Sunday, March 18, 2018

Senate health panel OKs 4 opioid bills; 3 quickly pass Senate

By Melissa Patrick
Kentucky Health News

Four of the seven bills that passed out of the March 14 Senate Health and Welfare Committee meeting dealt with opioids, and three of them have already passed out of the Senate.

A bill for safe disposal of unused opioids passed quickly out of the committee by a 9-1 vote and passed the full Senate later the same day on a vote of 34-2.  It now goes to the House.

Senate Bill 6 had been pulled off the floor and sent back to committee March 13, prompting sponsor Alice Forgy Kerr, R-Lexington, to say it was delayed in retaliation for her refusal to vote for the controversial public-pension bill. Senate leaders told Deborah Yetter of the Louisville Courier Journal that the bill needed a "technical revision."

The bill would require pharmacists to inform customers about how to safely dispose of unused opioids and other controlled substances, and offer to sell them a product designed to neutralize drugs for disposal. The committee added fines of $25 for a first offense, $100 for a second violation and $200 for each subsequent violation and a provision that Medicaid would not pay for the disposal aid.

Sen. Stephen Meredith, R-Leitchfield, cast the only no vote in committee. He said he supported the idea but had too many concerns about who would bear that cost. He also voted no on the Senate floor, along with Sen. Wil Schroder, R-Wilder.

Explaining his yes vote, Sen. Reginald Thomas, D-Lexington, said, "This is something that we need to move on. Something that we should not play politics with because the people who are affected don't care about Republicans and Democrats." Thomas is running for Congress.

Rep. Addia Wuchner, chair of the House Health and Family Services Committee, saw two of her opioid bills pass out of the Senate committee, and one of them is awaiting posting for House concurrence in a Senate amendment.

House Bill 148 would shift ownership of controlled substances from a deceased hospice patient to the hospice program for disposal. Such drugs now go to estates.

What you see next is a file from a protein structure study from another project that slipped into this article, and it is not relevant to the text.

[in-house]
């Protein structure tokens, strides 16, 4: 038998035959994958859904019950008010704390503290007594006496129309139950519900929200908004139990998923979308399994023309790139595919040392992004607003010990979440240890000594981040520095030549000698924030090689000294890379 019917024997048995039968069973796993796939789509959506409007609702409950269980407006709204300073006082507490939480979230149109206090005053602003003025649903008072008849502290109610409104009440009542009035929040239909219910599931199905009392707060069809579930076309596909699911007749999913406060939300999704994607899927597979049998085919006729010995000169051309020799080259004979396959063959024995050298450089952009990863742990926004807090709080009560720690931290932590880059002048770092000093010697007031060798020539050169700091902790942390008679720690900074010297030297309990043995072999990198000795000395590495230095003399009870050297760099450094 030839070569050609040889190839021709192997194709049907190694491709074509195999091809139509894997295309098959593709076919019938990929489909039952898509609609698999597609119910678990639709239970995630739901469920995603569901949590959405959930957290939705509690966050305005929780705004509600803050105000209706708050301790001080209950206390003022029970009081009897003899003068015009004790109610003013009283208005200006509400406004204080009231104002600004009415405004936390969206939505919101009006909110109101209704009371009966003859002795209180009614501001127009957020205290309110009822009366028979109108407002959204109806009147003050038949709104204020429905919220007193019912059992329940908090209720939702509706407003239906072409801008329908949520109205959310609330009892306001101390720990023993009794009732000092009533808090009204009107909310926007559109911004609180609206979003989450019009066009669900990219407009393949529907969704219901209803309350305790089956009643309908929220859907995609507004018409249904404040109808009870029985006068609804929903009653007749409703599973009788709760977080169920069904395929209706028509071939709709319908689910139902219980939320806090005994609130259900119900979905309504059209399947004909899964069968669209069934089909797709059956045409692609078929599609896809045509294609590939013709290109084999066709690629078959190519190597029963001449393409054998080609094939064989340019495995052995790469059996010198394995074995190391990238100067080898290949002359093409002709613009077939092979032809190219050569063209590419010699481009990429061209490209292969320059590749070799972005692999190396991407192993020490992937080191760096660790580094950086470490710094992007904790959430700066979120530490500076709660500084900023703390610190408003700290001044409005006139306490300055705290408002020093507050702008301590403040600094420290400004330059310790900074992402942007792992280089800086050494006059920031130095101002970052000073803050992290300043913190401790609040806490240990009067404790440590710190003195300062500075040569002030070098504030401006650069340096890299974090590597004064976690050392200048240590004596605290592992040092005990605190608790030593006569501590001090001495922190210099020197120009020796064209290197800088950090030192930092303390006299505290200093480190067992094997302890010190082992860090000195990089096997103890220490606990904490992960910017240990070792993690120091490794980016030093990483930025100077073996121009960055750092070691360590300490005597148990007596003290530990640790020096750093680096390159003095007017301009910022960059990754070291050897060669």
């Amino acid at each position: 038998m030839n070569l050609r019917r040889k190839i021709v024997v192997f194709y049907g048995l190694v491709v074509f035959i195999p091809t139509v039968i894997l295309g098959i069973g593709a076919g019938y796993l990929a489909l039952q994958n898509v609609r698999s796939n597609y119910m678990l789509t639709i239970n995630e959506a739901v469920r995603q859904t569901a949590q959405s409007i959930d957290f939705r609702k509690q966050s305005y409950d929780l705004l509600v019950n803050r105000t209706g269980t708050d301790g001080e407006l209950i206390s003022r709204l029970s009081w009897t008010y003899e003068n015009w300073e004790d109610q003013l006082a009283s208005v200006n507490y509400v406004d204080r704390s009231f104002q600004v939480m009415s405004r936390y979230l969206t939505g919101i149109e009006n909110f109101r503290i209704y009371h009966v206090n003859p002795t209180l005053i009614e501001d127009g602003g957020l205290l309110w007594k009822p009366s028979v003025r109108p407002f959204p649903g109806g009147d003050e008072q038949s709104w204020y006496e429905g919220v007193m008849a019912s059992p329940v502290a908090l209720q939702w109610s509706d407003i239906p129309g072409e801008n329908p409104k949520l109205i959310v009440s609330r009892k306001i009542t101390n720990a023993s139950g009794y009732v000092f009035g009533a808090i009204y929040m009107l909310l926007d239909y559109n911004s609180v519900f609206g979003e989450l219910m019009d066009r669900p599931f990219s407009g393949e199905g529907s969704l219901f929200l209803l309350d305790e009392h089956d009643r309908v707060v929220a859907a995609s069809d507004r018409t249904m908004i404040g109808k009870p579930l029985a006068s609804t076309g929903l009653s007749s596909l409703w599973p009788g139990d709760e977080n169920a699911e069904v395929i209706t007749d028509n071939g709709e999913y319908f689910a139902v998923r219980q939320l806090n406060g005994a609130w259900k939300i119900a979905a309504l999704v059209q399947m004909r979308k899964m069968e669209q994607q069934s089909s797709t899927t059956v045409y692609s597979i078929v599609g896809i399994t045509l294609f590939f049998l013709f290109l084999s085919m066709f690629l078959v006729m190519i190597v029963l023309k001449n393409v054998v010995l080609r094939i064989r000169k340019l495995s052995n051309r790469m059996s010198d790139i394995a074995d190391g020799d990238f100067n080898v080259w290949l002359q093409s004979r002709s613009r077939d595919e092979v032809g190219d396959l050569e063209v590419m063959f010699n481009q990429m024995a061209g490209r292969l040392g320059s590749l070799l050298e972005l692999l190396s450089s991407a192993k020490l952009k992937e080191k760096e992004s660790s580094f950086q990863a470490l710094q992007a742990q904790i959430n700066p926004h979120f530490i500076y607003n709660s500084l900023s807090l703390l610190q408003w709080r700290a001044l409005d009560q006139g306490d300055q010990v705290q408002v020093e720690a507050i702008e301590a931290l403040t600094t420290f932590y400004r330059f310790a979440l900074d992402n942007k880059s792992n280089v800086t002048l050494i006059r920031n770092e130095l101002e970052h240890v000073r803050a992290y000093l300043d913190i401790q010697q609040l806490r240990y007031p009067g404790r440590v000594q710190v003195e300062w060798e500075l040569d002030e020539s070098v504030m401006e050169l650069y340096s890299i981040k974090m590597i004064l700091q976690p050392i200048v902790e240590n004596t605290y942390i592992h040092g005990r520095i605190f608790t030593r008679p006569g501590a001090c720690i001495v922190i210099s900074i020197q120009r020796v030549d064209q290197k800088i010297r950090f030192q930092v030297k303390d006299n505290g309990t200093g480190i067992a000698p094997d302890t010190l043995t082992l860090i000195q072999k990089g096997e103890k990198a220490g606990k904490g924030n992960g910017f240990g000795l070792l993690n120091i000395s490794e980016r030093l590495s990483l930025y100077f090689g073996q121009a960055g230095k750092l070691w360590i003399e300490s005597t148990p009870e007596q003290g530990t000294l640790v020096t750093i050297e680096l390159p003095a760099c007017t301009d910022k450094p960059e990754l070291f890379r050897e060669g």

The bill would require hospice and other palliative-care agencies to have written policies and procedures for getting rid of certain painkillers upon the death of the patient. The policy would be reviewed with patients and their families, who would then be asked to agree to the policy in writing. The disposal of the drugs would be completed by the agency or the person pronouncing death and would be witnessed by an adult, who would sign a statement to the fact.

Families who do not agree would be reported to the local health department or local law enforcement.

Wuchner, R-Florence, told the committee that the bill is not meant to threaten families at a time of loss, but to stress the importance of the need to destroy the drugs. It went to the Senate floor without dissent.

House Bill 124 unanimously passed the health committee and the full Senate. It calls for a comprehensive review of all state programs for substance-use disorders, and would require the state to only pay for and license ones that follow nationally recognized, evidence-based protocols.

The Senate added an amendment to allow the Department of Corrections to purchase long-acting, medication-assisted treatment products for substance-use disorders that are resistant to diversion, including unspecified new ones not yet available.

Senate Bill 250 also unanimously passed out of the health committee and the full Senate and will now move to the House. It would require all pregnant women to be tested for hepatitis C, with the results added to the child’s records. It also recommends that the child be tested at 24 months if the mother tests positive. Hepatitis C can be transmitted from mother to baby during childbirth.

Riggs Lewis, system vice president of heath policy at Norton Healthcare, stressed the importance of screening every pregnant woman in order to be able to treat both the mother and baby. He noted that most new cases of hepatitis C are a result of illegal intravenous drug use, so cases are expected to increase. "This is going to be a shadow that follows the opioid epidemic," he said.

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